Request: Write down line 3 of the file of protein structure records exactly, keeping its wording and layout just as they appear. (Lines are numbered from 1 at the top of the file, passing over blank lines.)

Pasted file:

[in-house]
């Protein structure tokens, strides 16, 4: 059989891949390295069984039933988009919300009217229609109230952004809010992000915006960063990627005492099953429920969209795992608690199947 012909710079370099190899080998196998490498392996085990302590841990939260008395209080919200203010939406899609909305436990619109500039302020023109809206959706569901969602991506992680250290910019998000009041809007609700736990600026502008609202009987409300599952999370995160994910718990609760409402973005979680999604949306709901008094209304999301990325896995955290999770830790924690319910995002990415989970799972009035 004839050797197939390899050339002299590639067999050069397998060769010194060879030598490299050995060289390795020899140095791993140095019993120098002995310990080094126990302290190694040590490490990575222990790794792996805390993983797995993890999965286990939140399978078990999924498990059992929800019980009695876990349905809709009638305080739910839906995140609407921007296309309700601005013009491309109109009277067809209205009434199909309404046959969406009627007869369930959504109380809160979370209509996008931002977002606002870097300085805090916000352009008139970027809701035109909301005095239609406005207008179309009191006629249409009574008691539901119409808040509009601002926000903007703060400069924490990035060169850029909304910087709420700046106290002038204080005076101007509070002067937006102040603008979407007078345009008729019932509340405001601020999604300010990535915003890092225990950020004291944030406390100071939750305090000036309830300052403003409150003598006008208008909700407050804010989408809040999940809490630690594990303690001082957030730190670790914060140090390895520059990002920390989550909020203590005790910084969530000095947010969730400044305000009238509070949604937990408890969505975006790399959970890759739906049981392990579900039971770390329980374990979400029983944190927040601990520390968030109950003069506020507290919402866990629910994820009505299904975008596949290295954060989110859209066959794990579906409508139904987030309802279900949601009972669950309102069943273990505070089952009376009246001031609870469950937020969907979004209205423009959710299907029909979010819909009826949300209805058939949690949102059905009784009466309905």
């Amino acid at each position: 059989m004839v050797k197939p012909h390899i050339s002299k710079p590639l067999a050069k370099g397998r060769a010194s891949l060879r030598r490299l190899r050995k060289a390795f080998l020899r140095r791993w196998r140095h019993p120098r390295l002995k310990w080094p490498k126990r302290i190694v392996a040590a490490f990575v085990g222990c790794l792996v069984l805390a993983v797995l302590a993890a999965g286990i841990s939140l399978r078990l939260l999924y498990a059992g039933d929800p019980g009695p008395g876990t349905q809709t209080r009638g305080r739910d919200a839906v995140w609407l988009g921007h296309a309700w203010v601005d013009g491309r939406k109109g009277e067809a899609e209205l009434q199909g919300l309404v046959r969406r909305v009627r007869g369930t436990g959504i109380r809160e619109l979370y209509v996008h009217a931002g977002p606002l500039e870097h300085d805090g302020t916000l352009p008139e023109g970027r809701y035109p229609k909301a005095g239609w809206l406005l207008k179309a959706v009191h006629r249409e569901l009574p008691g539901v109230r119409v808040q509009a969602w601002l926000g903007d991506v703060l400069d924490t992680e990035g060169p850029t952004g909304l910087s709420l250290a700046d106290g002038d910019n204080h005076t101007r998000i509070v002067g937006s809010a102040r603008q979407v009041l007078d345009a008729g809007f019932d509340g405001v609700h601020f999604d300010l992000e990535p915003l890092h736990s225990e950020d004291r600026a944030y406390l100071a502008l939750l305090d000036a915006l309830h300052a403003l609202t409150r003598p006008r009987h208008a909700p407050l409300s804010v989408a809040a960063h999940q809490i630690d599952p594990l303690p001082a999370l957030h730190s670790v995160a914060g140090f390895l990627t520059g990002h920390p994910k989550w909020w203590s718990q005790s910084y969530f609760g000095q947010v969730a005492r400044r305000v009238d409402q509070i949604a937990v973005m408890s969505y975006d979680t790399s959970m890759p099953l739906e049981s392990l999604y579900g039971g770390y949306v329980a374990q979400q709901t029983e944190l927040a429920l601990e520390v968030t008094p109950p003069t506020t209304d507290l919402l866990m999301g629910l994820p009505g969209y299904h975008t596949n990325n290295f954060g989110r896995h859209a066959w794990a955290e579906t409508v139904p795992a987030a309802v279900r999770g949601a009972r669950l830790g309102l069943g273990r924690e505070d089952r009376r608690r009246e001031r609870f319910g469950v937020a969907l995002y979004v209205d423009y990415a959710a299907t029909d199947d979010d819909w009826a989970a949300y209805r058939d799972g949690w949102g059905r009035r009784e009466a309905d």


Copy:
């Amino acid at each position: 059989m004839v050797k197939p012909h390899i050339s002299k710079p590639l067999a050069k370099g397998r060769a010194s891949l060879r030598r490299l190899r050995k060289a390795f080998l020899r140095r791993w196998r140095h019993p120098r390295l002995k310990w080094p490498k126990r302290i190694v392996a040590a490490f990575v085990g222990c790794l792996v069984l805390a993983v797995l302590a993890a999965g286990i841990s939140l399978r078990l939260l999924y498990a059992g039933d929800p019980g009695p008395g876990t349905q809709t209080r009638g305080r739910d919200a839906v995140w609407l988009g921007h296309a309700w203010v601005d013009g491309r939406k109109g009277e067809a899609e209205l009434q199909g919300l309404v046959r969406r909305v009627r007869g369930t436990g959504i109380r809160e619109l979370y209509v996008h009217a931002g977002p606002l500039e870097h300085d805090g302020t916000l352009p008139e023109g970027r809701y035109p229609k909301a005095g239609w809206l406005l207008k179309a959706v009191h006629r249409e569901l009574p008691g539901v109230r119409v808040q509009a969602w601002l926000g903007d991506v703060l400069d924490t992680e990035g060169p850029t952004g909304l910087s709420l250290a700046d106290g002038d910019n204080h005076t101007r998000i509070v002067g937006s809010a102040r603008q979407v009041l007078d345009a008729g809007f019932d509340g405001v609700h601020f999604d300010l992000e990535p915003l890092h736990s225990e950020d004291r600026a944030y406390l100071a502008l939750l305090d000036a915006l309830h300052a403003l609202t409150r003598p006008r009987h208008a909700p407050l409300s804010v989408a809040a960063h999940q809490i630690d599952p594990l303690p001082a999370l957030h730190s670790v995160a914060g140090f390895l990627t520059g990002h920390p994910k989550w909020w203590s718990q005790s910084y969530f609760g000095q947010v969730a005492r400044r305000v009238d409402q509070i949604a937990v973005m408890s969505y975006d979680t790399s959970m890759p099953l739906e049981s392990l999604y579900g039971g770390y949306v329980a374990q979400q709901t029983e944190l927040a429920l601990e520390v968030t008094p109950p003069t506020t209304d507290l919402l866990m999301g629910l994820p009505g969209y299904h975008t596949n990325n290295f954060g989110r896995h859209a066959w794990a955290e579906t409508v139904p795992a987030a309802v279900r999770g949601a009972r669950l830790g309102l069943g273990r924690e505070d089952r009376r608690r009246e001031r609870f319910g469950v937020a969907l995002y979004v209205d423009y990415a959710a299907t029909d199947d979010d819909w009826a989970a949300y209805r058939d799972g949690w949102g059905r009035r009784e009466a309905d």